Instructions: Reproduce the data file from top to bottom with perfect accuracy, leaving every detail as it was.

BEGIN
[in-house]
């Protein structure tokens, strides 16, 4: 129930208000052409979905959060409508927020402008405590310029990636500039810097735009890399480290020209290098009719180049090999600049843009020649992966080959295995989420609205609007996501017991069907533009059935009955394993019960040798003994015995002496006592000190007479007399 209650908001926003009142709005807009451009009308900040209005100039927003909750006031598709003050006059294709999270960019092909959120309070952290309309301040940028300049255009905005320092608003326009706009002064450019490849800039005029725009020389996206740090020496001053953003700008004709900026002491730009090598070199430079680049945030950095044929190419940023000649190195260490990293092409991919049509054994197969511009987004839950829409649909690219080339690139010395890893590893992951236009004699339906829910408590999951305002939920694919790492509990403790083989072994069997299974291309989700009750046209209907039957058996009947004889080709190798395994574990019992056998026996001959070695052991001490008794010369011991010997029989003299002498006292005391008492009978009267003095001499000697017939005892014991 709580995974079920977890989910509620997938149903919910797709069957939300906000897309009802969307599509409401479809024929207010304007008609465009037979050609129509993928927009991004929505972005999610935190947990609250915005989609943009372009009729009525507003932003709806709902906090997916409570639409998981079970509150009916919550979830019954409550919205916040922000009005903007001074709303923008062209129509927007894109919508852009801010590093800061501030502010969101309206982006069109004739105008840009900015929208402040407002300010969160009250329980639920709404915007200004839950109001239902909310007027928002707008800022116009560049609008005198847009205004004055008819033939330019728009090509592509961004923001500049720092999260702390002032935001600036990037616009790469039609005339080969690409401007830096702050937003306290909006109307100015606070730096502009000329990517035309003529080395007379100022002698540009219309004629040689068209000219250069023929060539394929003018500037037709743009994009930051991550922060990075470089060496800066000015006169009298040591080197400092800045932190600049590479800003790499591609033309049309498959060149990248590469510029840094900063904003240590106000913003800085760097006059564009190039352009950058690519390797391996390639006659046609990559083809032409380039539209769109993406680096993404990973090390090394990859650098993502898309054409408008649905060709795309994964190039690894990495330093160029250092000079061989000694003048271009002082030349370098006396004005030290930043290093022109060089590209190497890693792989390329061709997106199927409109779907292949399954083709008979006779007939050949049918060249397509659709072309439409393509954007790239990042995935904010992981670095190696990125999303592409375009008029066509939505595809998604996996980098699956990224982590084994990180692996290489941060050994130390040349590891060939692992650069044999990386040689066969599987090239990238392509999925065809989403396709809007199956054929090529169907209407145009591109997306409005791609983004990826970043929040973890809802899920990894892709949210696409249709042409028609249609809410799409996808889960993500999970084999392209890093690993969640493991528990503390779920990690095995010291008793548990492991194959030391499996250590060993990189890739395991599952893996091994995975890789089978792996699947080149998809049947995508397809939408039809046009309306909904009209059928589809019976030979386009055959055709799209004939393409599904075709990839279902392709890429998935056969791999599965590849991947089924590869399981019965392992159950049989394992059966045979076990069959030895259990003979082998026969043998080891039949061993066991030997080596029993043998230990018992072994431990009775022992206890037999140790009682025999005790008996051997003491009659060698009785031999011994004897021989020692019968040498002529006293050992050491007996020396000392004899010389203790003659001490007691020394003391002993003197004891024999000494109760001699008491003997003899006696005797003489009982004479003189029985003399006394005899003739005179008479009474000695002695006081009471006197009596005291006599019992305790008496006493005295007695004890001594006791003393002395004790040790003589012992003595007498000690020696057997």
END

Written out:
[in-house]
């Protein structure tokens, strides 16, 4: 129930208000052409979905959060409508927020402008405590310029990636500039810097735009890399480290020209290098009719180049090999600049843009020649992966080959295995989420609205609007996501017991069907533009059935009955394993019960040798003994015995002496006592000190007479007399 209650908001926003009142709005807009451009009308900040209005100039927003909750006031598709003050006059294709999270960019092909959120309070952290309309301040940028300049255009905005320092608003326009706009002064450019490849800039005029725009020389996206740090020496001053953003700008004709900026002491730009090598070199430079680049945030950095044929190419940023000649190195260490990293092409991919049509054994197969511009987004839950829409649909690219080339690139010395890893590893992951236009004699339906829910408590999951305002939920694919790492509990403790083989072994069997299974291309989700009750046209209907039957058996009947004889080709190798395994574990019992056998026996001959070695052991001490008794010369011991010997029989003299002498006292005391008492009978009267003095001499000697017939005892014991 709580995974079920977890989910509620997938149903919910797709069957939300906000897309009802969307599509409401479809024929207010304007008609465009037979050609129509993928927009991004929505972005999610935190947990609250915005989609943009372009009729009525507003932003709806709902906090997916409570639409998981079970509150009916919550979830019954409550919205916040922000009005903007001074709303923008062209129509927007894109919508852009801010590093800061501030502010969101309206982006069109004739105008840009900015929208402040407002300010969160009250329980639920709404915007200004839950109001239902909310007027928002707008800022116009560049609008005198847009205004004055008819033939330019728009090509592509961004923001500049720092999260702390002032935001600036990037616009790469039609005339080969690409401007830096702050937003306290909006109307100015606070730096502009000329990517035309003529080395007379100022002698540009219309004629040689068209000219250069023929060539394929003018500037037709743009994009930051991550922060990075470089060496800066000015006169009298040591080197400092800045932190600049590479800003790499591609033309049309498959060149990248590469510029840094900063904003240590106000913003800085760097006059564009190039352009950058690519390797391996390639006659046609990559083809032409380039539209769109993406680096993404990973090390090394990859650098993502898309054409408008649905060709795309994964190039690894990495330093160029250092000079061989000694003048271009002082030349370098006396004005030290930043290093022109060089590209190497890693792989390329061709997106199927409109779907292949399954083709008979006779007939050949049918060249397509659709072309439409393509954007790239990042995935904010992981670095190696990125999303592409375009008029066509939505595809998604996996980098699956990224982590084994990180692996290489941060050994130390040349590891060939692992650069044999990386040689066969599987090239990238392509999925065809989403396709809007199956054929090529169907209407145009591109997306409005791609983004990826970043929040973890809802899920990894892709949210696409249709042409028609249609809410799409996808889960993500999970084999392209890093690993969640493991528990503390779920990690095995010291008793548990492991194959030391499996250590060993990189890739395991599952893996091994995975890789089978792996699947080149998809049947995508397809939408039809046009309306909904009209059928589809019976030979386009055959055709799209004939393409599904075709990839279902392709890429998935056969791999599965590849991947089924590869399981019965392992159950049989394992059966045979076990069959030895259990003979082998026969043998080891039949061993066991030997080596029993043998230990018992072994431990009775022992206890037999140790009682025999005790008996051997003491009659060698009785031999011994004897021989020692019968040498002529006293050992050491007996020396000392004899010389203790003659001490007691020394003391002993003197004891024999000494109760001699008491003997003899006696005797003489009982004479003189029985003399006394005899003739005179008479009474000695002695006081009471006197009596005291006599019992305790008496006493005295007695004890001594006791003393002395004790040790003589012992003595007498000690020696057997």